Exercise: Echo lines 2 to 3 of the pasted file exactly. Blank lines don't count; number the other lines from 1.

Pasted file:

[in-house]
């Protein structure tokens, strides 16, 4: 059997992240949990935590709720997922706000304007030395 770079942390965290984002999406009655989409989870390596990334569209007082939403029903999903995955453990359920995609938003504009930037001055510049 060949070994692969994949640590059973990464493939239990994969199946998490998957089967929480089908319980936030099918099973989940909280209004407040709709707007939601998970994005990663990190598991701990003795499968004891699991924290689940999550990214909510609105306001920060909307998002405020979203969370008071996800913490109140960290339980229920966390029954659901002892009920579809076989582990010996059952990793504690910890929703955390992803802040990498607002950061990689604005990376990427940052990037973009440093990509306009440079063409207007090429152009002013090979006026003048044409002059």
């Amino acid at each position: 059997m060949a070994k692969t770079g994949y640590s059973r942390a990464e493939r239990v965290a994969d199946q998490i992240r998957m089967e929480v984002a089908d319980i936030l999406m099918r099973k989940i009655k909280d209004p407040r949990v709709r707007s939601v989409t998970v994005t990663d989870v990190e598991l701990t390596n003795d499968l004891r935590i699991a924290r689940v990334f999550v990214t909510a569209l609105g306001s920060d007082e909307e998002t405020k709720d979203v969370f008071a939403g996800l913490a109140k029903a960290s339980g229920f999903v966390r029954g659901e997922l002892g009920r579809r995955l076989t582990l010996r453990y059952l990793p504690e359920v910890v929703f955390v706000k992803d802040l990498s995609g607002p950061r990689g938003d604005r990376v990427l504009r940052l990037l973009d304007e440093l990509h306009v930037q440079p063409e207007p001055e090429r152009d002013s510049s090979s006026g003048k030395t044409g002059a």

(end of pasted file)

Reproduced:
């Protein structure tokens, strides 16, 4: 059997992240949990935590709720997922706000304007030395 770079942390965290984002999406009655989409989870390596990334569209007082939403029903999903995955453990359920995609938003504009930037001055510049 060949070994692969994949640590059973990464493939239990994969199946998490998957089967929480089908319980936030099918099973989940909280209004407040709709707007939601998970994005990663990190598991701990003795499968004891699991924290689940999550990214909510609105306001920060909307998002405020979203969370008071996800913490109140960290339980229920966390029954659901002892009920579809076989582990010996059952990793504690910890929703955390992803802040990498607002950061990689604005990376990427940052990037973009440093990509306009440079063409207007090429152009002013090979006026003048044409002059």
């Amino acid at each position: 059997m060949a070994k692969t770079g994949y640590s059973r942390a990464e493939r239990v965290a994969d199946q998490i992240r998957m089967e929480v984002a089908d319980i936030l999406m099918r099973k989940i009655k909280d209004p407040r949990v709709r707007s939601v989409t998970v994005t990663d989870v990190e598991l701990t390596n003795d499968l004891r935590i699991a924290r689940v990334f999550v990214t909510a569209l609105g306001s920060d007082e909307e998002t405020k709720d979203v969370f008071a939403g996800l913490a109140k029903a960290s339980g229920f999903v966390r029954g659901e997922l002892g009920r579809r995955l076989t582990l010996r453990y059952l990793p504690e359920v910890v929703f955390v706000k992803d802040l990498s995609g607002p950061r990689g938003d604005r990376v990427l504009r940052l990037l973009d304007e440093l990509h306009v930037q440079p063409e207007p001055e090429r152009d002013s510049s090979s006026g003048k030395t044409g002059a």